21 August 2023 - 15:19
  • News ID: 477307
Oil edges up on tighter supplies, heating oil prices

Oil prices edged higher on Monday as tighter supply reflected in fewer exports from Saudi Arabia and Russia and high heating oil prices outweighed concerns about global demand growth amid high interest rates.

Brent crude climbed 76 cents to $85.56 a barrel by 1047 GMT, while U.S. West Texas Intermediate crude was at $82.1 a barrel, up 85 cents, Reuters reported.

The September WTI contract expires on Tuesday and the more active October contract gained 78 cents to $81.44 a barrel.

Both front-month benchmark prices snapped a seven-week winning streak last week to post a weekly loss of 2% on concerns that China's sluggish economic growth will adversely impact oil demand and the possibility that the U.S. interest rate hike cycle is not over yet.

"We still see a tight oil balance for the remainder of the year, which suggests that prices still have some room to run higher," said Warren Patterson, ING's head of commodities research.

As well, "the dollar seems to be taking somewhat of a breather, which would be providing some support," he said.

A weaker dollar makes oil purchases less expensive for holders of other currencies, sparking demand.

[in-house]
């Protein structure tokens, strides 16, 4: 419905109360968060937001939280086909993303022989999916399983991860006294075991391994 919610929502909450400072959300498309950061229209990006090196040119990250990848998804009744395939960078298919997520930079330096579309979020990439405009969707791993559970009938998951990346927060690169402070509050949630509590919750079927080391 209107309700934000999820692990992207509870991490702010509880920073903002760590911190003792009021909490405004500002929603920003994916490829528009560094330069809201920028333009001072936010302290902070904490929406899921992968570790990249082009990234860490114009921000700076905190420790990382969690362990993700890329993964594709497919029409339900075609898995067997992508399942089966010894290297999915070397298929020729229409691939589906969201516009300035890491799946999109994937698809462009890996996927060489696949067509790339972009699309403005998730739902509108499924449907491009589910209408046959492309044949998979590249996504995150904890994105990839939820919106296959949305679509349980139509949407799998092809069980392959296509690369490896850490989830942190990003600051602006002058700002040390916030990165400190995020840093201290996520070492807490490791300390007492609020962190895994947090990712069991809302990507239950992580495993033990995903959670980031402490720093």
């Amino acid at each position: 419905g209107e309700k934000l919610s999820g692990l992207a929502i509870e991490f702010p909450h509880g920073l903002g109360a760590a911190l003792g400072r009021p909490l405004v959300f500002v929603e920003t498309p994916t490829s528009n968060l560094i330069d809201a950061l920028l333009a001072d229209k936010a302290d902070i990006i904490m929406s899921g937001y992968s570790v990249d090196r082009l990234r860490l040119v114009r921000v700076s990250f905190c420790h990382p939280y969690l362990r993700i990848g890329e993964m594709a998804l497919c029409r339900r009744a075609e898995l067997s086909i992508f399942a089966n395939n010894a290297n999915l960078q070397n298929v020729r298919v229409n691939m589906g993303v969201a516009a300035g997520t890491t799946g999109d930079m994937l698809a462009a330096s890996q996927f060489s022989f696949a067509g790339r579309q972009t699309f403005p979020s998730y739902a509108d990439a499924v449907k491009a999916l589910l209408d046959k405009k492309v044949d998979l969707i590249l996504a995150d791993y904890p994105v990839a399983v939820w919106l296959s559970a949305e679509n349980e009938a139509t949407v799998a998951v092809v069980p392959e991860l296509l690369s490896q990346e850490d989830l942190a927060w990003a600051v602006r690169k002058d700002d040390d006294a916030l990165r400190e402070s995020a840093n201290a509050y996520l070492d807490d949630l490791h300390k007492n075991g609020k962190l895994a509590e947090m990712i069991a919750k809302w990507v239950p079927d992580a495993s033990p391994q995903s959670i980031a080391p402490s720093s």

Also supporting crude is the buoyant price of heating oil, which is in focus as the Northern Hemisphere approaches darker months, said John Evans of oil broker PVM.

However, what is like trying to hit a "flying insect with a bazooka" is determining whether the current bullish nature of heating oil and the like is enough to rally the oil complex or just hold it in the face of broader macroeconomic concerns, he said.

Despite its economic woes, China is drawing on record inventories amassed earlier this year as refiners scale back purchases after supply cuts by the Organization of the Petroleum Exporting Countries (OPEC) and allies including Russia, known as OPEC+, drove global prices above $80 a barrel.

Still, in July, Saudi Arabia's shipments to China fell 31% from June while Russia, with its discounted crude, remained the Asian giant's largest supplier, Chinese customs data showed.

"Unless there is a recession and demand slows or drops, OPEC+ is in control, said Stefano Grasso, a senior portfolio manager at 8VantEdge in Singapore.

News ID 477307


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